For the formal tests, we use the call option data set. Our conclusions are the same using the other data sets, although the call option data have fewer issues (interpolation, averaging effects, stale quotes, etc.). The bottom three panels in Table II report statistics using model-based implied variances for the SV, SVJ, and SVCJ models using three sets of parameters. The first set is from EJP who, as we mention earlier, report higher σv estimates than other papers. Because the parameter σv primarily controls the kurtosis of the volatility process, this set of parameters gives the SV and SVJ models the best chance of success. For robustness, we include statistics using two additional parameter sets. The results in the rows labeled “RP” incorporate risk premia in order to gauge their impact on implied variances.13 The third set of results uses the SV model and σv= 0.20, which is roughly five standard deviations away from the point estimate in EJP in the SV model.
Table III provides quantiles of the finite sample distribution for each of the statistics using the Monte Carlo procedure described in the previous section and for each of the model-parameter configurations. Note that these results are simulated under the -measure. Thus, there are no separate entries for the cases incorporating risk premia, as the -measure behavior does not change.
Table III. Statistics' Finite Sample Distribution For each model and set of parameters, we report the appropriate quantiles from the statistics' finite sample distribution. The base parameters are taken from Eraker, Johannes, and Polson (2003) as reported in Table I.
| ||Quantile||Vkurt||Vskew||Rkurt|| Rskew|
The SV model cannot generate enough positive skewness or excess kurtosis to be consistent with the observed data. For example, the model generates Vkurt= 3.67 at the 99th quantile, which is orders of magnitude lower than the value observed in the data (around 1,000). Similarly, the SV model cannot generate the large positive skewness observed in the data. We also note in passing that, not surprisingly, the SV model cannot come close to generating the observed nonnormalities in returns either.
Before concluding that the SV model is incapable of capturing the behavior of option implied volatility, it is important to document that our results are robust. To do so, we show that the results are unchanged even if we ignore the crash of 1987, we account for volatility risk premia, or we increase σv. The rows labeled “1988 to 2003” in Table II provide the statistics from 1988 to 2003, a period excluding the crash of 1987.14 Based on the post-1987 sample, the SV model is still incapable of generating these observed statistics, even though the parameters are estimated including the crash. If the SV model were estimated using post-1987 data, it is very likely that θv, κv, and σv would be lower, which implies that the model generates even less nonnormalities. The conclusion is unchanged even if we increase σv to 0.20.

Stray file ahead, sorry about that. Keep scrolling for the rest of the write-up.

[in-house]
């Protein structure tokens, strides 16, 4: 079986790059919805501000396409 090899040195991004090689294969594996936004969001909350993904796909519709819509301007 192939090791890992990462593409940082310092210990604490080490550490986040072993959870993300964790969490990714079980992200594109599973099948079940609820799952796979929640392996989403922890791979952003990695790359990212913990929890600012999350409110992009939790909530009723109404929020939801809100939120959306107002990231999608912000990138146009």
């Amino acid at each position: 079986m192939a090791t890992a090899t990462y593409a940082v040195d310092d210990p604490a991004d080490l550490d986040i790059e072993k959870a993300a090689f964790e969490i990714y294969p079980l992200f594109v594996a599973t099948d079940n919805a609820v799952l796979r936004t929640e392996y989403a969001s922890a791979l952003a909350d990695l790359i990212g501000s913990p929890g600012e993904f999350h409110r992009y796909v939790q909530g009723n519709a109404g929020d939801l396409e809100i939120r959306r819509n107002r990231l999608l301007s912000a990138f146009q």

Finally, the row labeled “SV model (RP)” in Table II indicates that the results are robust to realistic risk premia. Diffusive volatility and volatility jump risk premia change the level and speed of mean reversion in volatility, which can have a significant impact on implied variance in periods of very high volatility (e.g., October 1987). Risk premia, however, cannot explain the nonnormalities in the observed data. This is most clear in the post-crash subsample, in which risk premia have a minor impact. Thus, we can safely conclude that the SV model is incapable of capturing the observed behavior of option prices.
In the SV model, volatility increments over short time intervals,
are approximately conditionally normal (see also Table III). The data, however, are extremely nonnormal, and thus the square root diffusion specification has no chance to fit the observed data.
The following example provides the intuition by way of specific magnitudes. Consider the mini-crash in 1997: On October 27th the S&P 500 fell about 8% with Black–Scholes implied volatility increasing from 26% to 40%. In terms of variance increments, daily variance increased from 2.69 to 6.33, which translates into a standardized increment, of 2.22. To gauge the size of this move, it can be compared to the volatility of standardized increments over the previous 3 months, which was 0.151 (remarkably close to the value σv= 0.14 used above). Thus, the SV would require a roughly 16-standard deviation shock to generate this move. This example shows the fundamental incompatibility of the square root specification with the observed data. What we have here is not an issue of finding the right parameter values; rather, the model is fundamentally incapable of explaining the observed data. Whaley (2000) provides other examples of volatility “spikes.”